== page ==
The Chinese city of Dandong is located less than a mile away from the North Korean settlement of Sinuiju – but the two cities could hardly be more different.
The two cities – divided only by the narrow Yalu River – are so close that people can easily see over the border, and into each others’ lives.
Dandong is usually the first port of call for trucks crossing over from North Korea to China, and the only part of China, or the outside world, many North Koreans will ever see.
“Nowhere in the world is there such a difference between what life looks like on opposite sides of the river or the fences that separate the two countries,” wrote Reuters photographer Damir Sagolj in his description of North Korea’s borders with its neighbours.
Scroll down to learn more about Dandong and Sinuiju.
The cities of Dandong and Sinuiju are located right next to each along the China-North Korea border.
They’re separated by the Yalu river, which is less than a mile wide. This photo shows Sinuiju on the left, and Dandong on the right.
They’re connected by the Sino-Korean Friendship Bridge, on the left of this photo, which serves as the two countries’ main trading route.
China, North Korea’s largest trading partner, cut down on trade with North Korea last year in line with UN sanctions.
There used to be a second bridge connecting the two countries, but it was bombed by the US Air Force in 1950 and never repaired. Its remains, which only go halfway across, are now known as the Yalu River Broken Bridge.
This satellite image shows the complete bridge and the broken one from above.
The Broken Bridge is a tourist attraction on the Chinese side, and visitors can use telescopes to see off the end.
Although Dandong and Sinuiju are less than a mile apart, life in the two cities seem vastly different — while Dandong is a sprawling urban centre, Sinuiju remains a sleepy industrial space. Here’s what you might see from the Broken Bridge.
Lu Mingyang, the tourist behind the binoculars, said: “I feel their economy is not very developed, but it looks like they’re doing their best to build it up.”
Source: South China Morning Post
In Sinuiju you can see an array of what appear to be multiple dilapidated factories.
Meanwhile, Dandong is buzzing — as of 2016 it was home to some 1.8 million people. Here are some of them cooking and eating clams, a local delicacy.
Source: The Guardian
It’s also home to various KFC, McDonald’s, and citizens with BMWs and Range Rovers, The Guardian reported.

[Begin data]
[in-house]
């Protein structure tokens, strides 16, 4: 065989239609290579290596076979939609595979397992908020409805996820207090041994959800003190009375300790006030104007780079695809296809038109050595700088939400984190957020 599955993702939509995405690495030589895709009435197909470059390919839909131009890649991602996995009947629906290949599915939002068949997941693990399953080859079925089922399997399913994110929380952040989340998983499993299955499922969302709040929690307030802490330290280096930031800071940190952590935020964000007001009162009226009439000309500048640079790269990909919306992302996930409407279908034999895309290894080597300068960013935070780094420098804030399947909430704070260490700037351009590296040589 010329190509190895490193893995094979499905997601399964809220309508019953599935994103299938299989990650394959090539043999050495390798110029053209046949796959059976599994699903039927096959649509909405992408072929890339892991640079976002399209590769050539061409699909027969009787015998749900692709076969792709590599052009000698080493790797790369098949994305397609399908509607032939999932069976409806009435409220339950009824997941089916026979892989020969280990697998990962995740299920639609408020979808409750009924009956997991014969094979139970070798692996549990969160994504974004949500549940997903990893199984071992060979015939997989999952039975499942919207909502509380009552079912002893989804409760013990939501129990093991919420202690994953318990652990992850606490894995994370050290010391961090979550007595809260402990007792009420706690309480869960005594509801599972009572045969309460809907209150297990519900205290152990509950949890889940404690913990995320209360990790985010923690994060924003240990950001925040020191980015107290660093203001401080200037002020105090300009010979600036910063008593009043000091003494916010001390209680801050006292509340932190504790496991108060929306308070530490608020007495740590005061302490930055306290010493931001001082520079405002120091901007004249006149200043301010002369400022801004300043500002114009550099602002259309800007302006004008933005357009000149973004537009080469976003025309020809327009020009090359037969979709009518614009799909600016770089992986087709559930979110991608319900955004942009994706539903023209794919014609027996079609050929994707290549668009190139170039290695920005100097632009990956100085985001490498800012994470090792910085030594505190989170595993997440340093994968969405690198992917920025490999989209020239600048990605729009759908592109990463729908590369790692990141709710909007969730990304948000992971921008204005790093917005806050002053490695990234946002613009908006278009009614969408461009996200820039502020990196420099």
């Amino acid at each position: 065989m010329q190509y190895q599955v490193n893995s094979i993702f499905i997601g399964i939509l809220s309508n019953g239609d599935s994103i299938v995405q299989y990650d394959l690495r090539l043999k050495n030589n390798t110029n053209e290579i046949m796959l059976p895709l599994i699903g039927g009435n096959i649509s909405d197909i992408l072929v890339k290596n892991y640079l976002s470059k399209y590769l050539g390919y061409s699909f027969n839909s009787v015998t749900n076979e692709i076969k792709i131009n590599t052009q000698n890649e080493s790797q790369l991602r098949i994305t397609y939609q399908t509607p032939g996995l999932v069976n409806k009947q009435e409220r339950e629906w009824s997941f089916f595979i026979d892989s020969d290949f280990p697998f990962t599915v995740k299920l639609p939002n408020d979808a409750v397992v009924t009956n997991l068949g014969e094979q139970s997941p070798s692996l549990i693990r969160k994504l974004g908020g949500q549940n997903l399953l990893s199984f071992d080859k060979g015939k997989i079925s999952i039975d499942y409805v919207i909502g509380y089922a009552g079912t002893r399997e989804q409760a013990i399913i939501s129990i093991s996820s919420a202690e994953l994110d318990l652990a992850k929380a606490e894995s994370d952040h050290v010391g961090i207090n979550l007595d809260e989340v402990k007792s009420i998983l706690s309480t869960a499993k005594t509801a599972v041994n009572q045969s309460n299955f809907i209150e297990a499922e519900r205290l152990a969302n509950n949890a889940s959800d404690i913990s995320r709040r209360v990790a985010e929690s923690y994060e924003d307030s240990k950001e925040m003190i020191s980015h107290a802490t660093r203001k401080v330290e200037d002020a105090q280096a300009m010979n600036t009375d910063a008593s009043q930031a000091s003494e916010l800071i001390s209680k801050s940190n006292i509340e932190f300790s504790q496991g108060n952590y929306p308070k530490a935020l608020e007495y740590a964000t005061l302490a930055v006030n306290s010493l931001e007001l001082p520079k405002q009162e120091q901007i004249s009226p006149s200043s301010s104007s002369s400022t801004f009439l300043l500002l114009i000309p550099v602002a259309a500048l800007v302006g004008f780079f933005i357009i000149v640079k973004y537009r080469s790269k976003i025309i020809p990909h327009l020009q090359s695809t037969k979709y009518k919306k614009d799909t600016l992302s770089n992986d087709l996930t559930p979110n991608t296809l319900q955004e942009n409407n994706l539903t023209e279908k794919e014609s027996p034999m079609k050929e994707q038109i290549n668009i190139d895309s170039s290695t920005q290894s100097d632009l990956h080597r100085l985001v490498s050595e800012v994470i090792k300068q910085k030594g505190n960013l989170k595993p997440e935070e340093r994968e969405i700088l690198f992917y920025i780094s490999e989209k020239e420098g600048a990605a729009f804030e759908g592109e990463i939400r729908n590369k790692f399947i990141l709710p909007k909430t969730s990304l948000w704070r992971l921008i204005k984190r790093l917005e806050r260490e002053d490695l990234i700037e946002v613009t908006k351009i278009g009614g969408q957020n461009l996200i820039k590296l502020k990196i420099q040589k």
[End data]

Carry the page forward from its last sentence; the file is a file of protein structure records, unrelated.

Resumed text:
Source: The Guardian
Dandong is also home to quite a large ethnic Korean population, who have opened restaurants serving North Korean food. This one in Dandong is playing a North Korean propaganda programme as Chinese customers enjoy their meal.
There’s also a China-North Korea Cultural Centre, which exhibited paintings by North Korean artists last September.
Since Kim Jong Un pledged to create a “favourable environment” for foreign investment in his country earlier this year, property prices in Dandong have shot up.
The New Zone is one of the most popular areas for property buyers. It’s home to various multi-storied residential blocks — some of which are under construction — and this massive coffee shop, named One Cafe.
The New Zone was meant to have its own connection to North Korea by now. A massive new road bridge has been constructed, but never opened. The North Korean end finishes in a field.
Business Insider produced a video last year about the stalled project, which some now hope may get back on track.
Seafood is a big part of the Dandong diet — not surprising considering its proximity to the Yellow Sea. Here’s a wet market in the city.
It also has this sprawling street market.
Meanwhile, life in Sinuiju, the neighbouring North Korean city, seems vastly different.
The North Korean woman and child are washing vegetables in river water along the bank of the Yalu.
Some North Koreans, if they’re lucky, get to take vessels down the Yalu River to see Dandong as well. They’re unlikely to get too close to China, though, as it is illegal in North Korea to leave the country without the government’s permission.
North Korea also installs military personnel to keep watch over its borders. These soldiers are patrolling the embankment on Hwanggumpyong Island in the middle of the Yalu River.
Dandong is also aware of its unique position as a neighbouring city to North Korea, and capitalises on it by operating tours along its side of the Yalu River.
Tourists can take a boat from China to get even closer to North Korea. Some tour operators sell small bags of bread and biscuits, which tourists can throw onto the North Korean shore for North Korean guards and children, Australia’s SBS News reported.
Source: SBS News
This couple even commissioned a boat to take their wedding photos.
Some Dandong locals have also set up stalls by the Yalu River boardwalk, where people can buy souvenirs. They range from Chinese and North Korean flags…
… to books about former North Korean leader Kim Il Sung …
… to fried crabs, which are sold as snacks.
And as night falls, residents hang out on the boardwalk against the lit-up Friendship Bridge. Across the river, Sinuiju is completely dark.
Investors hope that Kim’s March trip to Beijing means that China-North Korea trade will start growing again.
They hope Dandong could eventually become the next Shenzhen – a southeastern border city between Hong Kong and mainland China that thrived in recent years because of its unique position.
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